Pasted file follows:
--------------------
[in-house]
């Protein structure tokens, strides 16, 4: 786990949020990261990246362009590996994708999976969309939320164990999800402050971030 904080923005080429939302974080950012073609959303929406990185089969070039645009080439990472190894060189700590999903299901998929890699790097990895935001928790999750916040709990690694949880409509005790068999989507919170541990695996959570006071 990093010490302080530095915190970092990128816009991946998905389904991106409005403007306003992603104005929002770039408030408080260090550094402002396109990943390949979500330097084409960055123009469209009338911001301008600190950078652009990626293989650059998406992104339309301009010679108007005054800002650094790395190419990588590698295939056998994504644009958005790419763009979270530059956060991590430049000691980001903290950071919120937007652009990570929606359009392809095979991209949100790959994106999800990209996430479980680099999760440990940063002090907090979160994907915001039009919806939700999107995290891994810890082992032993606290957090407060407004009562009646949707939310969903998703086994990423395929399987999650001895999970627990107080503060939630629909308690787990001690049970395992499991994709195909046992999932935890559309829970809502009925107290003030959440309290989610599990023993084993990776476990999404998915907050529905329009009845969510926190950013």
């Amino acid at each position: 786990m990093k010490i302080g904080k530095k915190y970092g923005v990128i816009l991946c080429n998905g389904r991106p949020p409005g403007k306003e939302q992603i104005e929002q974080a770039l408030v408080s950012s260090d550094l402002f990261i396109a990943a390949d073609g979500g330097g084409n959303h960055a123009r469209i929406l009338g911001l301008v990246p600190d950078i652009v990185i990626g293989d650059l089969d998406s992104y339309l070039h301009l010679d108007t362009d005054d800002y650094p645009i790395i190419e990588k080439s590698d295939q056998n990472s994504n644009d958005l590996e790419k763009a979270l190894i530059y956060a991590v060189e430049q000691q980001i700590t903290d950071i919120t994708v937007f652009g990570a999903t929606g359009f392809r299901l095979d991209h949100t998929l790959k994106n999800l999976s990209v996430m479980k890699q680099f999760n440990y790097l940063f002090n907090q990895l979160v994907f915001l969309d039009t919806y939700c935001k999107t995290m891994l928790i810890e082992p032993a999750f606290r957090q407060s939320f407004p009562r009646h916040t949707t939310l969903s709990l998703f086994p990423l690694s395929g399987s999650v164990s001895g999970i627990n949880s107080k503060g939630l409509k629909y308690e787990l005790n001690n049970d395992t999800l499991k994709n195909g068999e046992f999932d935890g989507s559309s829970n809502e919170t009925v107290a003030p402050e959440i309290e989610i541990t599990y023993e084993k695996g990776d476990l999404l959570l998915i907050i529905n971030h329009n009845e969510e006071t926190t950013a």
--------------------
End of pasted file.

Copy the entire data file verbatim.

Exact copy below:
[in-house]
């Protein structure tokens, strides 16, 4: 786990949020990261990246362009590996994708999976969309939320164990999800402050971030 904080923005080429939302974080950012073609959303929406990185089969070039645009080439990472190894060189700590999903299901998929890699790097990895935001928790999750916040709990690694949880409509005790068999989507919170541990695996959570006071 990093010490302080530095915190970092990128816009991946998905389904991106409005403007306003992603104005929002770039408030408080260090550094402002396109990943390949979500330097084409960055123009469209009338911001301008600190950078652009990626293989650059998406992104339309301009010679108007005054800002650094790395190419990588590698295939056998994504644009958005790419763009979270530059956060991590430049000691980001903290950071919120937007652009990570929606359009392809095979991209949100790959994106999800990209996430479980680099999760440990940063002090907090979160994907915001039009919806939700999107995290891994810890082992032993606290957090407060407004009562009646949707939310969903998703086994990423395929399987999650001895999970627990107080503060939630629909308690787990001690049970395992499991994709195909046992999932935890559309829970809502009925107290003030959440309290989610599990023993084993990776476990999404998915907050529905329009009845969510926190950013």
């Amino acid at each position: 786990m990093k010490i302080g904080k530095k915190y970092g923005v990128i816009l991946c080429n998905g389904r991106p949020p409005g403007k306003e939302q992603i104005e929002q974080a770039l408030v408080s950012s260090d550094l402002f990261i396109a990943a390949d073609g979500g330097g084409n959303h960055a123009r469209i929406l009338g911001l301008v990246p600190d950078i652009v990185i990626g293989d650059l089969d998406s992104y339309l070039h301009l010679d108007t362009d005054d800002y650094p645009i790395i190419e990588k080439s590698d295939q056998n990472s994504n644009d958005l590996e790419k763009a979270l190894i530059y956060a991590v060189e430049q000691q980001i700590t903290d950071i919120t994708v937007f652009g990570a999903t929606g359009f392809r299901l095979d991209h949100t998929l790959k994106n999800l999976s990209v996430m479980k890699q680099f999760n440990y790097l940063f002090n907090q990895l979160v994907f915001l969309d039009t919806y939700c935001k999107t995290m891994l928790i810890e082992p032993a999750f606290r957090q407060s939320f407004p009562r009646h916040t949707t939310l969903s709990l998703f086994p990423l690694s395929g399987s999650v164990s001895g999970i627990n949880s107080k503060g939630l409509k629909y308690e787990l005790n001690n049970d395992t999800l499991k994709n195909g068999e046992f999932d935890g989507s559309s829970n809502e919170t009925v107290a003030p402050e959440i309290e989610i541990t599990y023993e084993k695996g990776d476990l999404l959570l998915i907050i529905n971030h329009n009845e969510e006071t926190t950013a």